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Write to your MP about safer medicines in pregnancy

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Write to your MP about safer medicines in pregnancy

We are urging you to write to your MP and ask them to support research funding into safer epilepsy medicines for pregnant women. Join our campaign!

What can I do?

Developing safer treatment options for pregnant women with epilepsy is an issue of vital importance – and one that we are eager to push up the political agenda. 

One powerful way to do this is by writing to your MP and encouraging them to support our Safe Mum, Safe Baby campaign, which calls for funding for medicines research.

We have a suggested letter format below.

If you are willing to include your own experience with anti-epilepsy drugs in pregnancy you can put this in the paragraph where it says [INSERT YOUR OWN EXPERIENCE HERE].

You can find your local Member of Parliament and their contact information here: members.parliament.uk/FindYourMP 

Do let us know on campaigns@epilepsysociety.org.uk if you hear back from your MP, and we can provide additional support and information.

Template letter 

Dear [MP NAME],

I live at [INSERT ADDRESS] in your constituency and I am emailing to encourage you to support more funding to develop safer epilepsy medication for pregnant women. 

A report published by the Commission on Human Medicines in January 2021 highlighted the risks to babies of many of the most commonly prescribed anti-epilepsy drugs when taken by pregnant women. The impact on infants can include both physical and neurodevelopmental harm. We have known for a number of years about the risks associated with the drug sodium valproate, but evidence now suggests that this is a broader issue across numerous anti-epilepsy drugs.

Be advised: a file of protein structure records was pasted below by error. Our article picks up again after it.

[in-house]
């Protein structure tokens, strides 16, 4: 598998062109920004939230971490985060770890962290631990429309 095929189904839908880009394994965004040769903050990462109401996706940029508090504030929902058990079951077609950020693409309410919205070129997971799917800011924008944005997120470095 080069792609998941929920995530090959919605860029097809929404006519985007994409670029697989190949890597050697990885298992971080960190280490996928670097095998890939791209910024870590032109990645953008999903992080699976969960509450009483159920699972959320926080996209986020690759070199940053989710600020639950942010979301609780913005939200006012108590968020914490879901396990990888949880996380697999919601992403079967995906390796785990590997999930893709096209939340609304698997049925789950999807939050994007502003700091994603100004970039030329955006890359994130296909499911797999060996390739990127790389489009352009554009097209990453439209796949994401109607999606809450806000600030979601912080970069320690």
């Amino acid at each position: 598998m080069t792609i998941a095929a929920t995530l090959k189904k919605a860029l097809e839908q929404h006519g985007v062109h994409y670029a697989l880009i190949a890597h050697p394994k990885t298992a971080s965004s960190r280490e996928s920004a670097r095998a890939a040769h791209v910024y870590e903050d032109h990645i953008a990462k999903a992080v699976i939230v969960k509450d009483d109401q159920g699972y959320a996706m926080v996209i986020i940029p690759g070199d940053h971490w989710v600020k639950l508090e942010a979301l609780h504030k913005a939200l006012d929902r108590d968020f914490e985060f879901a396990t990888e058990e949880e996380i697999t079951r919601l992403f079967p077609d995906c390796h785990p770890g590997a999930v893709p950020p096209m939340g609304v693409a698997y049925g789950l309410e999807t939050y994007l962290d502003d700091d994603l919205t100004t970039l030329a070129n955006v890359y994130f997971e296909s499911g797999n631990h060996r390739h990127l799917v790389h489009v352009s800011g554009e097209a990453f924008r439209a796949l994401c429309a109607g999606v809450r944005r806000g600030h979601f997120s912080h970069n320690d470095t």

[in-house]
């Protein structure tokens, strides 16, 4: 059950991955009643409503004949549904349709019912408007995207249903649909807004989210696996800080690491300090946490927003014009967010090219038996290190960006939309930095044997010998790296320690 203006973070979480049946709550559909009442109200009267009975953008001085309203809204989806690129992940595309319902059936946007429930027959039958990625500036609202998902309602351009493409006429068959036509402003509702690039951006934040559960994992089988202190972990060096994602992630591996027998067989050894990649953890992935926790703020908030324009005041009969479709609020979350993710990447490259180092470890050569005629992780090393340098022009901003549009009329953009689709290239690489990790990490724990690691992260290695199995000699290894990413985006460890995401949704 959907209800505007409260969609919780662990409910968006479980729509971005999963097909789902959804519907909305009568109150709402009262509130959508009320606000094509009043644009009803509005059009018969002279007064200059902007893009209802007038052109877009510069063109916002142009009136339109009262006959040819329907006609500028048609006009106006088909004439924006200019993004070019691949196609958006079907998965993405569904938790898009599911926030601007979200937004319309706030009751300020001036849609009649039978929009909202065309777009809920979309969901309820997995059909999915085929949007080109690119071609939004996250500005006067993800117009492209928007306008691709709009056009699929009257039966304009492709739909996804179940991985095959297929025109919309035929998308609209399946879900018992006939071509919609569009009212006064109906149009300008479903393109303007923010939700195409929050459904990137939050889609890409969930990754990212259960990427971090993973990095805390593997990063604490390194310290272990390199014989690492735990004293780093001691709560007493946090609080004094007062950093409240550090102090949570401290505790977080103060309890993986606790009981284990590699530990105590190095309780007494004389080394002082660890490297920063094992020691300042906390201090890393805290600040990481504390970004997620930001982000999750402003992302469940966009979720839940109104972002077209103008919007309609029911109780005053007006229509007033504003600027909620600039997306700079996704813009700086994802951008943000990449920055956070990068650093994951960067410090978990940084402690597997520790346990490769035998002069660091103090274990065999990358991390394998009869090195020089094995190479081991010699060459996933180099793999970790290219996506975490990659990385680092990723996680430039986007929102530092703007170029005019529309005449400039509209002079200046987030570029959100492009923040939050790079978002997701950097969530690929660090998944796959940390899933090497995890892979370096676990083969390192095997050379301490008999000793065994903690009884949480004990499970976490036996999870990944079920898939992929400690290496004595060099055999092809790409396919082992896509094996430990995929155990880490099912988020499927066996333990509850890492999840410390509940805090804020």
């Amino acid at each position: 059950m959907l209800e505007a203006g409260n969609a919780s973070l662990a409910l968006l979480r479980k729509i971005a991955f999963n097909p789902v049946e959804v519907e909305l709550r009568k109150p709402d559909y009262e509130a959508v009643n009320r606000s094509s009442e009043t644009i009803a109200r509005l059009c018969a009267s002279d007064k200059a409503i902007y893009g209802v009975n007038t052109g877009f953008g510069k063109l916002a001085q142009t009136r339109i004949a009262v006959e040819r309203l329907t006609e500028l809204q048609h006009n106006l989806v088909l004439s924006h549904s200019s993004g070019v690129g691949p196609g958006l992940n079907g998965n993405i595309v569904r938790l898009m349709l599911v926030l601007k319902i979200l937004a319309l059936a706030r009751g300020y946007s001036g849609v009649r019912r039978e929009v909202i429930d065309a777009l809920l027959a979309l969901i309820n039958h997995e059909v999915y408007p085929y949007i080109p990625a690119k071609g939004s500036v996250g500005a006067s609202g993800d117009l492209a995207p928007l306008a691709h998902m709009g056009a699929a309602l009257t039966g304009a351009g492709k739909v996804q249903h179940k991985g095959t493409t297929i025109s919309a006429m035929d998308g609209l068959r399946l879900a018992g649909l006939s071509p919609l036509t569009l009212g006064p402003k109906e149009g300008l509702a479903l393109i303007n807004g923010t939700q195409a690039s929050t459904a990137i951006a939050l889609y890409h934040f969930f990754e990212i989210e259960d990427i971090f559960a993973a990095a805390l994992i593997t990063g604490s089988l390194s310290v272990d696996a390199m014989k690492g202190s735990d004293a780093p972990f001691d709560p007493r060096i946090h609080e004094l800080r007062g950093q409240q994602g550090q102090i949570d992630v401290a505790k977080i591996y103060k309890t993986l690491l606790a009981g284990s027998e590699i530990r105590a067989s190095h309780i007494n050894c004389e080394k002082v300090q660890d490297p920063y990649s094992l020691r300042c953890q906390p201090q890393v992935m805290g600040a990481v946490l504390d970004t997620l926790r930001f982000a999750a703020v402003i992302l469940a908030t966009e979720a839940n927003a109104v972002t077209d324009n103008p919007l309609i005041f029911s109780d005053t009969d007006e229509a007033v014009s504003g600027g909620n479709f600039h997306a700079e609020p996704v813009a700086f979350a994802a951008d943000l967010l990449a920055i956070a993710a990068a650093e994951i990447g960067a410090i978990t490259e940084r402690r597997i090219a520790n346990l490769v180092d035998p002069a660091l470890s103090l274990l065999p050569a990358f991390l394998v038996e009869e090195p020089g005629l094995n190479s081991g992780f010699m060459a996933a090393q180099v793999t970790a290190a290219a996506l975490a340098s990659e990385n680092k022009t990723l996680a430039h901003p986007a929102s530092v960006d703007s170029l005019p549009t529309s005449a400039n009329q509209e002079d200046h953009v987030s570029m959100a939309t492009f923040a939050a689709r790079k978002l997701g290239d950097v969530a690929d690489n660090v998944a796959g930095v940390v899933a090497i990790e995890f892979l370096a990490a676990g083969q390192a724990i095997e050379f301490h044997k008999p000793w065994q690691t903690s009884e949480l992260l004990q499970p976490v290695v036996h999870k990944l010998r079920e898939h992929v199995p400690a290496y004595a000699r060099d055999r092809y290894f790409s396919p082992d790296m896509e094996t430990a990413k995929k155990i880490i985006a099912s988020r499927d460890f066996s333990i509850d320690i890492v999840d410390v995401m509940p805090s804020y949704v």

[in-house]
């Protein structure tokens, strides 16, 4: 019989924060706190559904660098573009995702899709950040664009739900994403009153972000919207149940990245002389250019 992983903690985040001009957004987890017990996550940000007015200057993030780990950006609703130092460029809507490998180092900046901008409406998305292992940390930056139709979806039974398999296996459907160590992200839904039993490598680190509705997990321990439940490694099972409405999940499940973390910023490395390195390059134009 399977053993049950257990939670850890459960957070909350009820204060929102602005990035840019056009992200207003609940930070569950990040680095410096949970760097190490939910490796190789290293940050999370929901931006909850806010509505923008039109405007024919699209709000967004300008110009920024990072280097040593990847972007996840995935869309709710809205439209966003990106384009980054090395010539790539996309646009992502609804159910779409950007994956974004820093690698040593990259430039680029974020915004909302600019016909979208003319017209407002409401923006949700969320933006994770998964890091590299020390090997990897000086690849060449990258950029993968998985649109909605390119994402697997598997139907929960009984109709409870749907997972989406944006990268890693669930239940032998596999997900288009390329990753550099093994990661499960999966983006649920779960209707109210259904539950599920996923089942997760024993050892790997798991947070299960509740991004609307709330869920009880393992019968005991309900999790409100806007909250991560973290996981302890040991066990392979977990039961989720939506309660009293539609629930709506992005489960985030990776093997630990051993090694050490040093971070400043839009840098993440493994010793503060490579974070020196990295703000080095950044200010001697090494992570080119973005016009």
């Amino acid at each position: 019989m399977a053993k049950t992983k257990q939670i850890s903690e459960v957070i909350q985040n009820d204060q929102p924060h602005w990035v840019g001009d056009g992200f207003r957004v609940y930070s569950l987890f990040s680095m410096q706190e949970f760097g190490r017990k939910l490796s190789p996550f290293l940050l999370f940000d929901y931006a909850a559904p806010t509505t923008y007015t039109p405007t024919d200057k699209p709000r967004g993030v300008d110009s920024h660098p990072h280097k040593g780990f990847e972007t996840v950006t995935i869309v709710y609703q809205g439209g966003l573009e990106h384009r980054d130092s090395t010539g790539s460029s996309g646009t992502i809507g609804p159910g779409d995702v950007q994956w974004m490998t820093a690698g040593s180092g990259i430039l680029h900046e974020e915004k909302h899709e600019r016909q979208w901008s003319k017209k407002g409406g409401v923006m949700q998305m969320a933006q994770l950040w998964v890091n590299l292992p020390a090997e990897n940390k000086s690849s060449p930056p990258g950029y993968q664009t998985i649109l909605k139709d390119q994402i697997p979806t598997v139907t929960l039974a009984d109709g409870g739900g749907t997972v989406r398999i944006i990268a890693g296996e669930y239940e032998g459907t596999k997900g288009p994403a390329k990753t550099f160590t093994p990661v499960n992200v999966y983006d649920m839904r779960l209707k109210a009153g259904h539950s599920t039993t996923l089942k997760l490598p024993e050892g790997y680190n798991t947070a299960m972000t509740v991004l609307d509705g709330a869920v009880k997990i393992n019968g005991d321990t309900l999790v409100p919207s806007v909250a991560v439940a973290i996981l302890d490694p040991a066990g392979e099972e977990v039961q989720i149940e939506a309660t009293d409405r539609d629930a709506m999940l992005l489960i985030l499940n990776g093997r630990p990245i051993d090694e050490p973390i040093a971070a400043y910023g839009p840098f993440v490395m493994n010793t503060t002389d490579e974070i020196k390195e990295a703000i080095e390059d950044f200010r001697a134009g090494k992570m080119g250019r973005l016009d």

As a woman with epilepsy, I find this very troubling.

I am supporting the Epilepsy Society’s Safe Mum, Safe Baby campaign which aims to tackle this important issue. 

This campaign is asking the government to fund research so that babies will not be born with preventable disabilities caused by their mothers' life-saving epilepsy drugs. 

The good news is that within the research sector, the UK has the scientific expertise to address this. Funding is key. Research could allow scientists to understand which drugs will be safe for which women and which may pose risks for their babies.

We have the experts, but we need the funding.

[INSERT YOUR OWN EXPERIENCE ABOUT EPILEPSY AND PREGNANCY HERE]
e.g. I have had epilepsy for X years and currently take X medication. Please feel free to describe your personal circumstances, if you are comfortable doing so. This may include a previous pregnancy, a current pregnancy or concerns about starting a family in the future. 

As my constituency MP, I am asking for you to show your support for this campaign. 

You can do this by tabling a Parliamentary Question or writing to the Treasury in support of greater funding for research into anti-epilepsy drugs.  

Please do let me know if this is of interest and I can provide you with further information. 

Yours sincerely,

[NAME]

[ADDRESS]

[PHONE NUMBER]

What is the Safe Mum, Safe Baby campaign?

What is the Safe Mum, Safe Baby campaign?

For more information about the Safe Mum, Safe Baby campaign, please read the below:

Background

In January, a report was published which highlighted the potential risks to babies of many anti-epilepsy drugs when taken by pregnant women. These drugs include carbamazepine, topiramate, phenytoin and phenobarbital.

For a number of years, the Epilepsy Society has campaigned on behalf of pregnant women who have taken sodium valproate – an anti-epilepsy drug known to have potential health risks when used in pregnancy.

Following the report, Epilepsy Medicines in Pregnancy published by the Commission on Human Medicines, we have widened our campaign to support women and girls who take other anti-epilepsy drugs before and after pregnancy.  

Our campaign, Safe Mum, Safe Baby, launched in January with one key objective:

To secure research funding that will help us to understand why certain anti-epilepsy drugs pose harm to unborn babies and which pregnancies may be most vulnerable. This could, in turn, lead to the development of safer, more tailored treatments in the future. 

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